Arguably, the fiercest, most acute and intense enterprise you can enter to learn selflessness, patience and justice is marriage and parenthood. It is in the interactions with my wife and daughter that I disclose what makes me happy and what makes me sad, what makes me angry and what makes me glad.
If they two taught me anything thus far, it is this. The world is scarcely a place where one’s needs, desires and intentions are met to the fullest. One must always be prepared to sacrifice.
Often sacrifice is considered to permeate the weak and cowardly. Because, one may consider, would not compromise suffice? I uphold, however, that it takes courage and strength to give up what, at the moment, seems dear. It is only natural, if the result of one’s giving up is greater than of maintaining one’s stand. On the contrary, it is far more difficult, yet far more noble, to sacrifice, when your gain is out of sight or the possibility of your recompense is minimal, if any.
Jim Elliot (1927–1956), a young missionary in Ecuador stands for one of my most favourite quotes. In his journal, Elliot once paraphrased Philip Henry (1631–1696), when he wrote, “He is no fool who gives what he cannot keep to gain that which he cannot lose.”
The phrase caught me off guard. With its ingenuousness and perfect satisfaction with the moment.
The world is new to my daughter and she’s learning to put the puzzle pieces together. She is naïve. She believes what I tell her. My daughter is honest, loving and caring. She is eager to share her joy with the world.
My daughter knows what being a good father is more than I can comprehend. She can’t articulate her insight, but she knows. And she teaches me. Daily.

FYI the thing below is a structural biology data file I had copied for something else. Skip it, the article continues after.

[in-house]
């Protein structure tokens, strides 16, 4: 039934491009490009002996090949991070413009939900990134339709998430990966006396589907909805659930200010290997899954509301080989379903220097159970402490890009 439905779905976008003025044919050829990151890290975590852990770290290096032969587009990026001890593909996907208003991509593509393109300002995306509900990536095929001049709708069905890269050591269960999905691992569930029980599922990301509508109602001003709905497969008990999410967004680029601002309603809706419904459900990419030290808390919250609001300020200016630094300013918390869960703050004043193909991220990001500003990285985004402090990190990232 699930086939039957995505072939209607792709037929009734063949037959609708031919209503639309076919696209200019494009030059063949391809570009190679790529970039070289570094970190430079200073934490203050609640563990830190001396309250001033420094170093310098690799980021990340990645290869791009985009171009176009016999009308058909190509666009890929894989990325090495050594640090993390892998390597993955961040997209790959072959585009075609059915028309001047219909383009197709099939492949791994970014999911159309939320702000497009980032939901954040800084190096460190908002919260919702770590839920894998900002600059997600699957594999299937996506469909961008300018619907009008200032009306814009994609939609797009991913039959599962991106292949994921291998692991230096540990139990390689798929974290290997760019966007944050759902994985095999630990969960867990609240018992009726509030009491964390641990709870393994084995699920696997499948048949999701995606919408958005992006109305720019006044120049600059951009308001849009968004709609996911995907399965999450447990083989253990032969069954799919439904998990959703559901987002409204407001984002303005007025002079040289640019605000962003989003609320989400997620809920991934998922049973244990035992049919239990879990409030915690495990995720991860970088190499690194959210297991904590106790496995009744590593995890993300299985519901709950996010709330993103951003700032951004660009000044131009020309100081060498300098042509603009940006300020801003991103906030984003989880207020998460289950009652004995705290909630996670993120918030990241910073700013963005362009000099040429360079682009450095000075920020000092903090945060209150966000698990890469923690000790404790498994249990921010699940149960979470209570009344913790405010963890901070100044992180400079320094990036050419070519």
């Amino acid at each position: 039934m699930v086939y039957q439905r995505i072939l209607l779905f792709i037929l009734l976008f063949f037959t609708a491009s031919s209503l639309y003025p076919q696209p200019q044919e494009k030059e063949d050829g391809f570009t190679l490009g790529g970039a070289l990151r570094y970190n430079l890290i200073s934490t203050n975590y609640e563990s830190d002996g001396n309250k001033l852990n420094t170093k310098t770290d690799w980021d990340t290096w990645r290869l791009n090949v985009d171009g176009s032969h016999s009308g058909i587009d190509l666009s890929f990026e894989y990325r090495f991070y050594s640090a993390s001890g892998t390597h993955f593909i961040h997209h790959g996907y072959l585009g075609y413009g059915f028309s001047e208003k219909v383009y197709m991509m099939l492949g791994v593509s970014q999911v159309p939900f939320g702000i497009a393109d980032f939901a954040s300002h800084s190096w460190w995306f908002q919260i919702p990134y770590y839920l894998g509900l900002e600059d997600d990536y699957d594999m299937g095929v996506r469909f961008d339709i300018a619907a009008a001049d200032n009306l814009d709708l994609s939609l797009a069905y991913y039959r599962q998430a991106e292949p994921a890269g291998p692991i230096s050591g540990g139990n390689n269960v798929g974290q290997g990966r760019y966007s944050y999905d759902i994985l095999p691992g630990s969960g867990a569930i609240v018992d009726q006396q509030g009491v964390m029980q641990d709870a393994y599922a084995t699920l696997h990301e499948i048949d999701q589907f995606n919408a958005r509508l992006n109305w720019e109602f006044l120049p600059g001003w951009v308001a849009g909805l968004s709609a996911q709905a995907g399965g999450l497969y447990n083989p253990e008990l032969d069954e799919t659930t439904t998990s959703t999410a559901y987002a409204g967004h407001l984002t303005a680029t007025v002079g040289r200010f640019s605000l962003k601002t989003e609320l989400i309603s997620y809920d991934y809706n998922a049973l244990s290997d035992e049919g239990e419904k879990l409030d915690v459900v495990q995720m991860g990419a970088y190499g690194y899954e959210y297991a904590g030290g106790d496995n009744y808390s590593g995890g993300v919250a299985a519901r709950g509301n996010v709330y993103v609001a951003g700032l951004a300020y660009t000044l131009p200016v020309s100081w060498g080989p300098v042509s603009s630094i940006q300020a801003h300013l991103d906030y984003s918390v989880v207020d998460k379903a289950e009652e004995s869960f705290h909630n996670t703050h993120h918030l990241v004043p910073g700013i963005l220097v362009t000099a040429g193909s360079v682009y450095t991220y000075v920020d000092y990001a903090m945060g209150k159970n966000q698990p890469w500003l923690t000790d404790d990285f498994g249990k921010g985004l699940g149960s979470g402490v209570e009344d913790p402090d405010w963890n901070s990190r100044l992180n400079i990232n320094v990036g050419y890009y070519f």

Finding joy in the little things is one of the lessons. Why is it so hard to learn it?
We usually deem sunshine after rain as a pleasant reminder that things eventually get better; it’s like a promise of a new beginning.
When I’m stuck in the quagmire of self-absorption or crushed by the burdens of social exhaustion, I get reminded of the ray of light playing joyfully and enticing me to embrace her warmth.
The heavy drops of downpour dry up in an instant, and the cheerful beaming light giggles and hugs and kisses and calls out, “Papa, I love you!” in the manner that only we two understand.
…your 30 minute long smile, while you’re lying on my lap and trying to “talk”, imitating the sounds coming out of my mouth.
You turned 2 months yesterday and I love you, my daughter, Ani Pereverzeva.
After 22 days of being a father, it’s become clear to me what my daughter likes the most, when she has a bit of stomach ache. As most genius things that occur to me, this one dawned on me by accident.
This morning, as was planning to write a very important e-mail, she got a bit anxious about something. I placed her by my side on the sofa on her side. The sun shone on the back of her head and her back and she became silent in an instant and fell asleep. I don’t know if this is going to work every time (probably not), but I am done with the e-mail I had to write, so I am happy for now.
So, sunshine does not only provide some vitamin D to??your precious offspring, but also comfort. Cheap and easy!??It is exciting being a father. You learn a lot.
Disclaimer: Prior to my exploration of the perfect remedy for my daughter’s anxiousness, she got some food, her diaper (nappy) changed and a bit of cuddling.
In exactly 21 days, Armine and I are expecting something huge to happens to us. A new person will see the light of this world. And this person is going to be our first-born child.
One of my colleagues has drawn this countdown helper for me. It says, “Soon, your life will become different and totally amazing. Good luck!” in Swedish. Every day, I will tear a piece representing one day to move closer to the big day.
We’ve been waiting for you, baby. We are ready. Welcome to this world!